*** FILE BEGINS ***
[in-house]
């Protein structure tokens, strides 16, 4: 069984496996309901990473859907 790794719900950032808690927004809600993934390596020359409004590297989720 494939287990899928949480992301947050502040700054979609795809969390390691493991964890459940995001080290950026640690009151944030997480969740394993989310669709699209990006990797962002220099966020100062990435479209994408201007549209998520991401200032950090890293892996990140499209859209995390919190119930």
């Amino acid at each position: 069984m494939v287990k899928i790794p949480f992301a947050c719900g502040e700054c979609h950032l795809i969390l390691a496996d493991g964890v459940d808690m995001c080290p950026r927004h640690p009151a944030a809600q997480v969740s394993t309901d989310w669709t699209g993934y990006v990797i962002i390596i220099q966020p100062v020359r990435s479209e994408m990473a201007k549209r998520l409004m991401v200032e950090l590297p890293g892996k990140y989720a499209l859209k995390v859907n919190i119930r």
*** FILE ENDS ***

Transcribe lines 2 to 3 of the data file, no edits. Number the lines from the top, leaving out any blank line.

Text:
């Protein structure tokens, strides 16, 4: 069984496996309901990473859907 790794719900950032808690927004809600993934390596020359409004590297989720 494939287990899928949480992301947050502040700054979609795809969390390691493991964890459940995001080290950026640690009151944030997480969740394993989310669709699209990006990797962002220099966020100062990435479209994408201007549209998520991401200032950090890293892996990140499209859209995390919190119930």
């Amino acid at each position: 069984m494939v287990k899928i790794p949480f992301a947050c719900g502040e700054c979609h950032l795809i969390l390691a496996d493991g964890v459940d808690m995001c080290p950026r927004h640690p009151a944030a809600q997480v969740s394993t309901d989310w669709t699209g993934y990006v990797i962002i390596i220099q966020p100062v020359r990435s479209e994408m990473a201007k549209r998520l409004m991401v200032e950090l590297p890293g892996k990140y989720a499209l859209k995390v859907n919190i119930r």